San Francisco and Berkeley to lift vaccination requirement for restaurants and gyms | California

(The Center Square) – With COVID-19 hospitalizations and infections declining across California, San Francisco officials announced that the city will no longer require individuals to present proof of vaccination or a COVID-19 test. 19 negative to enter certain indoor public spaces from Friday.

According to updated guidelines from the San Francisco Department of Public Health, individuals will no longer be required to present proof of vaccination or a negative test to enter restaurants, bars, gyms and fitness centers. Companies can, however, choose to impose stricter requirements, such as maintaining the existing requirement to present proof of vaccination.

The new orientation marks a transition for the city, which in August became the first in the country requiring individuals to show proof of vaccination before entering multiple indoor settings.

In a news release, officials said the policy was successful in limiting cases during the delta and omicron surges, but noted that current virus trends show the city is ready to ease some restrictions.

“With cases and hospitalizations continuing to decline and our high vaccination rate providing a strong defense against the virus, SF is ready to further reduce COVID-19 restrictions and allow individuals to make their own decisions to protect themselves and protect their loved ones, health officer Dr. Susan Philip said in a statement. “Proof of vaccination and testing requirements have served their purpose in keeping these spaces as safe as possible for staff and customers.

“Rolling it back is part of coming out of crisis mode and learning to live with the virus.”

Berkeley public health officials also announced Wednesday that restaurants, gyms and indoor events will no longer be required to check patrons’ immunization status starting Friday. Businesses will have the ability to set stricter restrictions.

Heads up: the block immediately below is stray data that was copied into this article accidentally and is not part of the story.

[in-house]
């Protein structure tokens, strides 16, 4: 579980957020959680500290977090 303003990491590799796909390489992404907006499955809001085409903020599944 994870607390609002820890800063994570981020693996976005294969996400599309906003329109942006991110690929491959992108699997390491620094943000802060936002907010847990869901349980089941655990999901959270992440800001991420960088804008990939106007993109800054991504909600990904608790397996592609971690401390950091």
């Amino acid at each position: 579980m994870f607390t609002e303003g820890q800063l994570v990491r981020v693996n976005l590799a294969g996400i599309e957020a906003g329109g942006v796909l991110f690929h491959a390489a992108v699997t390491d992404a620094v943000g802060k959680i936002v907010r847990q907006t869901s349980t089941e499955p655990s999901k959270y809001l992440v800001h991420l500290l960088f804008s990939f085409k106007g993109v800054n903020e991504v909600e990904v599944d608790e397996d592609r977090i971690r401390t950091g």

In one Press releasethe city said the shift in focus comes as the city sees a decline in serious illnesses and hospitalizations.

“Our COVID tools are creating a pathway to navigate the pandemic,” said City of Berkeley health officer Dr. Lisa Hernandez in a statement. “As this latest surge fades, the safe path widens but the risks have not gone away. Stay up to date on vaccinations by getting a reminder when you are eligible. If needed, use a surgical mask or better to protect yourself and others.”

A few other cities in the state, including Oakland and Los Angeles still require individuals to show proof of vaccination when entering indoor public spaces, although the City of Los Angeles may soon make changes to this requirement.

On Wednesday, members of the Los Angeles City Council voted to write an ordinance that would change city rules, which currently require establishments to check to see if their patrons are fully vaccinated, the Los Angeles Times reported.

The city’s guidelines, dubbed SafePass LA, were launched in November 2021. They require restaurants, bars, fitness centers, entertainment centers and personal care facilities to verify proof of vaccination.

The order, which will return to council for consideration at a later date, would void that mandate.

Just last week, LA County relaxed its own vaccine verification rules, which will no longer require operators to check customers’ vaccination status at outdoor mega-events with more than 10,000 people. and in the interior parts of restaurants, bars and lounges, according to a Press release County.

Vaccine verification or proof of a negative test requirements remain in effect for mega indoor events with more than 1,000 people per California Department of Public Health guidelines.

Los Angeles County also updated its masking guidelines on Friday, announcing it would no longer require but “strongly recommend” masking in indoor public places for both vaccinated and unvaccinated people.

Some federal masking requirements for transport remain in place, however, as well as state mask mandates for healthcare facilities and other high-risk environments.

In a statement Friday, LA County Director of Public Health Barbara Ferrer noted that while transmission of COVID-19 has slowed, “there continue to be thousands of people whose lives, families and work are disrupted every day because they or someone close to them are newly infected and, for some, their infection will lead to serious illness.

“With fewer safety measures required, getting vaccinated and boosted provides both individual and community protection that can help protect those who remain vulnerable,” she said.

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